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Queensland Attorney General Shannon Fentiman has said there will be consequences if gambling giant The Star is deemed unfit to hold its casino licenses in two states. This is the clearest signal yet for the reason behind a push to toughen sanctions against the sector.
The state decided last month to impose fines of up to $50 million on operators found guilty of regulatory violations — beyond penalties based on available leases and licenses — but avoided by other states that found competitor Crown unfit.
Fentiman was pressed on the issue after new questions were raised by this masthead about the company’s efforts to woo blacklisted players from other states and the lack of police action for them. problems prohibiting their own opinions.
She described the reports as “incredibly concerning” and said details released by an NSW inquiry into Star’s suitability for a license in that state were a key reason her government was launching a similar review.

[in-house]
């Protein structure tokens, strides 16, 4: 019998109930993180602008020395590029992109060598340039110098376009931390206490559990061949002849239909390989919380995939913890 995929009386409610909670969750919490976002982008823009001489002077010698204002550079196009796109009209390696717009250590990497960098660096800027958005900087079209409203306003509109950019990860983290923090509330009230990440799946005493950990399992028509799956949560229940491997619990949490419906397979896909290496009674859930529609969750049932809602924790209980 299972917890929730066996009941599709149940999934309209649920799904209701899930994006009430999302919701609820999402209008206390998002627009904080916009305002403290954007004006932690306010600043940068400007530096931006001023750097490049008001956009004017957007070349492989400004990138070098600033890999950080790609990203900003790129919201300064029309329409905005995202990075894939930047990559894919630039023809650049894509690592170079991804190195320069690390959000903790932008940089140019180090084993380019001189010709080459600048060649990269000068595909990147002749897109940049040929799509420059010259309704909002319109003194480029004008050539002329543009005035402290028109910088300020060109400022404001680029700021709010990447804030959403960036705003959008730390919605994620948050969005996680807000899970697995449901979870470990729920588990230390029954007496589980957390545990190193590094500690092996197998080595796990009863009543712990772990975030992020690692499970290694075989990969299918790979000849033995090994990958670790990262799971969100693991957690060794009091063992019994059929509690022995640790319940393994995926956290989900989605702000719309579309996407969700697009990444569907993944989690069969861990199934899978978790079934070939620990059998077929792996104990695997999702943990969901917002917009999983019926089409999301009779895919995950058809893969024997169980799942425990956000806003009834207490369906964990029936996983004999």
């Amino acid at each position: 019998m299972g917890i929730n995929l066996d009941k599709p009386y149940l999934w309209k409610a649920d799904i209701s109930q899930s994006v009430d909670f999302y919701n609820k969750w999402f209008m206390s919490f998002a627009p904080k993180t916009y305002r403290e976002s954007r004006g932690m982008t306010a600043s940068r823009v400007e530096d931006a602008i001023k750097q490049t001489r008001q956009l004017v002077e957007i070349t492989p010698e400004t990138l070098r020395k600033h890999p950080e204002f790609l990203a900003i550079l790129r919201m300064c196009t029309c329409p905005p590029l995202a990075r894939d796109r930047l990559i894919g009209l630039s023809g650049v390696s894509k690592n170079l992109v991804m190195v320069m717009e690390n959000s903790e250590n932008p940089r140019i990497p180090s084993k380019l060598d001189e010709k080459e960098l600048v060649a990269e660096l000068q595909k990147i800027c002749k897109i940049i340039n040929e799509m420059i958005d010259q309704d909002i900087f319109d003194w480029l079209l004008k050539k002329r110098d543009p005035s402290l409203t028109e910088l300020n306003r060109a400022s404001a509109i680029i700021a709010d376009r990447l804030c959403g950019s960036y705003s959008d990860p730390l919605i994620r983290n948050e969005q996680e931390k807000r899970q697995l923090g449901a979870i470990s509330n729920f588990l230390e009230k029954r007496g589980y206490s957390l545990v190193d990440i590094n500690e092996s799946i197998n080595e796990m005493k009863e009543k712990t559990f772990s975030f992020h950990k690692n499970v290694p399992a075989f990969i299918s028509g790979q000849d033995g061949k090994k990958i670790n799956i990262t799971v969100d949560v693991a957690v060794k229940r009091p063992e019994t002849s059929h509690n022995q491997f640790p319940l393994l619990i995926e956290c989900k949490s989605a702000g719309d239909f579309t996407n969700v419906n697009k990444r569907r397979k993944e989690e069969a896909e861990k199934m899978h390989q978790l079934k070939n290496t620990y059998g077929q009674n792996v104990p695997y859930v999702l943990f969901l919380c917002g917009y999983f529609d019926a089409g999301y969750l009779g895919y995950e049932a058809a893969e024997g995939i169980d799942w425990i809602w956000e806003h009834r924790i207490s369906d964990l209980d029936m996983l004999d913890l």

The terms of reference are due to be made public next week, but it remains unclear whether a public hearing – a major feature of the NSW Inquiry and similar inquiries into Crown in Perth, Melbourne and Sydney – will take place.
Separate investigations by Queensland Police, regulators and the national anti-money laundering agency AUSTRAC are ongoing.
Asked about potential penalties for unfavorable results, Fentiman pointed to moves to Victoria where a special manager oversees Crown operations to give the company two years to “get its house in order”, rather than to trigger the wider impacts of a license revocation.
“We’ll wait to see what this independent review comes up with, but if they’re found to be inappropriate, there will be consequences,” Fentiman said.